The Story Behind The
It’s really a development of the two main
protagonists in the The Errant Petty Officer. I couldn't just leave them sailing off into the sunset without a follow on story. I wrote most of that first story on a small Caribbean
Island, so it was obvious where they would sail to next, especially after just having made the crossing myself.
The opening scene with the broken steering
gear is based on something that happened to me once while crossing the Bay of Biscay in a Gale. Whist in Grenada I also did some interesting research on the '82 Revolution and the US Invasion the
following year, and that inspired some of the back story. As to the darker elements of the story, that started with an interest in the scandal of Reagan's machinations over the Contras. I couldn't
understand why the President would involve himself so deeply with a bunch of Nicaraguan rebels.
Digging deeper I found its relationship with
the cocaine Cartels and his personal mission to break the trade routes through the Caribbean to the streets of the United States. And that provided me with the determinant for the story. I didn't set
out to make Patrick languish on a desert island for all that time, and I was surprised as anyone when it happened.
The Joy of Developing a
The single biggest thrill, disregarding
hubris, is seeing the story unfold as if you're reading something for the first time. Until I started my first full length novel I hadn't discovered the magic of not knowing what happens next, and
then gasping with surprise at what appears on the page. While I'm in that creative bubble I frequently blurt out 'Gosh, I didn't expect that!' It's as if somebody is whispering in your ear what to
Fans of my
Of course fans mean everything. I'm a great
admirer of Terry Pratchett and used to attend his Discworld weekend conventions in Wincanton, England. Aficionados from all over Europe used to converge on the small town for that annual event, many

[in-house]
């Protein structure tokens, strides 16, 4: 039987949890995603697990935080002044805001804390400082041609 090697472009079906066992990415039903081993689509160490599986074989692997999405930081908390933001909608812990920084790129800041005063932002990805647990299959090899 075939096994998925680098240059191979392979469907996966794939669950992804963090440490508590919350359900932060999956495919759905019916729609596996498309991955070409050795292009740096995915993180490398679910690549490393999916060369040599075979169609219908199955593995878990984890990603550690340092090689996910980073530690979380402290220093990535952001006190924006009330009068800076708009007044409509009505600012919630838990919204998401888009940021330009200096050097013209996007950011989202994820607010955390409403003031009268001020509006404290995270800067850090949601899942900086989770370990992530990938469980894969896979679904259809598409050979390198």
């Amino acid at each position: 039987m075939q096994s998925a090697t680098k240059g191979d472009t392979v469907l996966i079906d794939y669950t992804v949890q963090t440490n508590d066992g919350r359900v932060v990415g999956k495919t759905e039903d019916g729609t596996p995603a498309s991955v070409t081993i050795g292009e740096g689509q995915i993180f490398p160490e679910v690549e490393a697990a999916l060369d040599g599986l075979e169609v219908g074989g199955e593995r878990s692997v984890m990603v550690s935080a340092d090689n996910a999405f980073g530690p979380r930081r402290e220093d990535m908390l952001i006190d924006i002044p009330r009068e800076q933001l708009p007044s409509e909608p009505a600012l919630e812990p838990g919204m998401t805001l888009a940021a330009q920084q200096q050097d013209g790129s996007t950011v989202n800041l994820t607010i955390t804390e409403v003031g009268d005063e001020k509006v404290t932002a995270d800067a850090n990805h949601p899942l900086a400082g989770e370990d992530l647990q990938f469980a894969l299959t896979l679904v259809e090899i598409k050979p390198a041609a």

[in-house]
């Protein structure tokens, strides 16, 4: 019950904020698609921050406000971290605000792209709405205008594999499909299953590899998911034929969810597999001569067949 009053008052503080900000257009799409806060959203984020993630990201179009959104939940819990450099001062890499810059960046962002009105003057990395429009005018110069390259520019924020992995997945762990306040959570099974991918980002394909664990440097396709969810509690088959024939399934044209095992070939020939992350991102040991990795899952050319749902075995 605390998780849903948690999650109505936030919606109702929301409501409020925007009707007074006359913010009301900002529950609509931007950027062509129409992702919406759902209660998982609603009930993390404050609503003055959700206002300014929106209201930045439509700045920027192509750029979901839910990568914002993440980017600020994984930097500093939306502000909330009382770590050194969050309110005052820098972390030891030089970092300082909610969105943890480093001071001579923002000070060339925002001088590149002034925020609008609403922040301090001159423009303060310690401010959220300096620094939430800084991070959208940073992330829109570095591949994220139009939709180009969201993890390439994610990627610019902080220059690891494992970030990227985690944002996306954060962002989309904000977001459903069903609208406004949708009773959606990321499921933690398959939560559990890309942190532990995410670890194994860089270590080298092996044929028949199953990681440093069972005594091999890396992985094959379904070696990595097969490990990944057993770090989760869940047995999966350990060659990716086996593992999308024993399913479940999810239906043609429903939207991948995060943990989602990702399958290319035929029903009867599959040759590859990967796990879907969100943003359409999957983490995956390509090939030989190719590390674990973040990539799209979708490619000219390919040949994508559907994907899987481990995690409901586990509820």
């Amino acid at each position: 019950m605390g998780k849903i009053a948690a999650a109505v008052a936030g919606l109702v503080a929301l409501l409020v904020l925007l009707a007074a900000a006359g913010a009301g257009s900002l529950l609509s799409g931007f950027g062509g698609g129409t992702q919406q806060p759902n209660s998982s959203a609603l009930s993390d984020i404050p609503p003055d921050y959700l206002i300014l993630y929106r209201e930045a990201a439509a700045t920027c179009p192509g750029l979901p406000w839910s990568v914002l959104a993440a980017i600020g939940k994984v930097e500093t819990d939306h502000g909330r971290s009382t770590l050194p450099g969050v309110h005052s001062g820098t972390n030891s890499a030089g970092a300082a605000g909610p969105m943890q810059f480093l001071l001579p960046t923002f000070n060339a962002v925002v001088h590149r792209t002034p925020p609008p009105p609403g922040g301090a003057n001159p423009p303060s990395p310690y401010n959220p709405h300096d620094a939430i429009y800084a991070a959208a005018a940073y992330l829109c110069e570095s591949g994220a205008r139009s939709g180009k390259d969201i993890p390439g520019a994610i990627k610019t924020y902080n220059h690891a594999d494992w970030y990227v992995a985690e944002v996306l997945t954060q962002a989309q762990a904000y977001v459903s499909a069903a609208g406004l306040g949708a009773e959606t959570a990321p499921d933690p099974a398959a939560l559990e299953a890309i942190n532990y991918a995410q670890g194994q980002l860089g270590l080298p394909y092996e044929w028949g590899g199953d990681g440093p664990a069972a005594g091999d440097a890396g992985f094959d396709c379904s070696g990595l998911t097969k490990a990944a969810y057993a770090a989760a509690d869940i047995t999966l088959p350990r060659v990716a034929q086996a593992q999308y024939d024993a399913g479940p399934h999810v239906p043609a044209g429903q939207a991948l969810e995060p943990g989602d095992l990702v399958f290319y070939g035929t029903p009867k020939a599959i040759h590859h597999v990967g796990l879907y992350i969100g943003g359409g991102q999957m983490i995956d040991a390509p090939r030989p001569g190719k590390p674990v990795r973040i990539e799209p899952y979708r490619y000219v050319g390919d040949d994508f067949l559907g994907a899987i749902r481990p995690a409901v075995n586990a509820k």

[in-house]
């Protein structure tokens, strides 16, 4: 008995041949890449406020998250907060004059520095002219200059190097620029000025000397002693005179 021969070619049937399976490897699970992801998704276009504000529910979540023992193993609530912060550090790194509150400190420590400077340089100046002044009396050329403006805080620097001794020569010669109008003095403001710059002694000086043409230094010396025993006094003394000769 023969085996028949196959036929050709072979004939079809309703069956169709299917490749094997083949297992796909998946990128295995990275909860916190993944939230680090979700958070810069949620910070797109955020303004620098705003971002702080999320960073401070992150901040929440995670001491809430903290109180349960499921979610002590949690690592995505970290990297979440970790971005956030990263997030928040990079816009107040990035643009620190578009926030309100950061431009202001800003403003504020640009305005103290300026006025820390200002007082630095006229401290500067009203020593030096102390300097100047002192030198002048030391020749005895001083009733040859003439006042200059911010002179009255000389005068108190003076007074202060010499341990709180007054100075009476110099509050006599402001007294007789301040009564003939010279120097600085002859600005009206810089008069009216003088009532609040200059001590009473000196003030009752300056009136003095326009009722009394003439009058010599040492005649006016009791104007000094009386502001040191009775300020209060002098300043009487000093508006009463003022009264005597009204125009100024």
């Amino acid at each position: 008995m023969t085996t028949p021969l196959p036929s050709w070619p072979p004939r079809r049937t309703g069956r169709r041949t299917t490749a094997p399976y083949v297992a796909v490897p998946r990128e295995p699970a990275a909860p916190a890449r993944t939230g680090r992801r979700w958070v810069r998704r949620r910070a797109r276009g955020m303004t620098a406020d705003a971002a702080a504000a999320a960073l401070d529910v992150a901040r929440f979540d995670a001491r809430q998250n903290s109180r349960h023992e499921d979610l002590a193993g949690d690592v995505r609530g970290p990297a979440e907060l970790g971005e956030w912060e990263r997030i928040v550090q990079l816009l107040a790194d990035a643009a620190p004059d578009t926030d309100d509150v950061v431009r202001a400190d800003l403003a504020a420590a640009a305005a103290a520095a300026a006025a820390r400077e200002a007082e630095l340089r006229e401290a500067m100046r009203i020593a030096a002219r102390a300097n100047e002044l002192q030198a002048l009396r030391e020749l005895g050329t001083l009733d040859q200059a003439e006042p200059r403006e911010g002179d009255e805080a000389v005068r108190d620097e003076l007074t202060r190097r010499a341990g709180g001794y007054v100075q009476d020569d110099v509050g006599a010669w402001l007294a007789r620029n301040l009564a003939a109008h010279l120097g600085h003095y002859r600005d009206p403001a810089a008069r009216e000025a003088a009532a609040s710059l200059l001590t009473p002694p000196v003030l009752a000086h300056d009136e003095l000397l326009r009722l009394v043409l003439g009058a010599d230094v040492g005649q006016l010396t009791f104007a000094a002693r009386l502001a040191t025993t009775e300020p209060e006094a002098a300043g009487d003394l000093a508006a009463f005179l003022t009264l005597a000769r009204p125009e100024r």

dressed up as characters from the novels. And there were, and still are, a great many Discworld events happening worldwide. That kind of fan loyalty is surely what every novelist aspires to. It not
only gets books flying off the shelves, but it inspires the author to ever greater achievements.
The First Story I
It was a short ghost story set in the Falkland
Islands. The idea came from a journal I wrote about my experience on a visit to see the wildlife on Sea Lion Island. It's called The Balsam Children and is available on
My father was in the RAF and met my German
mother during the allied occupation just after WWII. From the age of two we moved around various military bases in Europe, rarely staying anywhere for than a year or so. I went to British Forces
schools until I was ten, when my Dad retired from the RAF and we settled in Leeds. As soon as I could leave school (fifteen in those days) I ran away to sea and spent twenty five years in the Royal
Never staying anywhere long enough to make lasting friendships was probably what drove me first to reading, but very soon to writing as well - I believe the one inspires the other. All that
travelling left me with the legacy of itchy feet, and that's why travelling and exotic locations features so heavily in my work.
The Impact of my Early
I was an avid reader as a child, but one set
of stories remains in my memory, though I can't remember the titles or who wrote them. They were sea stories about the adventures of a salvage tug captain working around Malaysia and Indonesia. I
couldn't have been much older that ten at the time and I don't even remember much about the plot. But my fascination for all things nautical started at that point and has been with me ever
My Reading Choices
In truth I rarely read purely for pleasure
these days, though I do draw pleasure from my reading. Because I read mainly to improve my own writing I'm very eclectic in my choices. I read fiction: sea adventures and historical naval novels,
quirky books with subtle humour, good thrillers (and sometimes badly written ones), and some crime fiction, and some science fantasy/fiction..
I have many favourites, but I'll just mention
a few whose work I find particularly inspiring. I love Pratchett for his sense of fun, pathos, and the credibility he engenders for what is basically a preposterous concept. In a similar vein I enjoy
Neil Gaiman's novels, though I'm disappointed he hasn't been anywhere as prolific in his output. For action scenes and complex plot chicanery I draw inspiration from Ian Rankin, Lee Childs, and of
course the late great Stieg Larsson. Another great Swedish writer is Jonas Johansson whose simple and direct voice and style is endearingly easy to read, and his stories are extraordinary and
memorable. Of my recent readings, Gillian Flynn's Girl Gone and Andy Weir's The Martian, though at opposite ends of the genre spectrum, are great examples of a fresh and modern style with explosive
There will ultimately be a sequel to complete the Patrick Redman Trilogy, but first I'm
working on a supernatural thriller.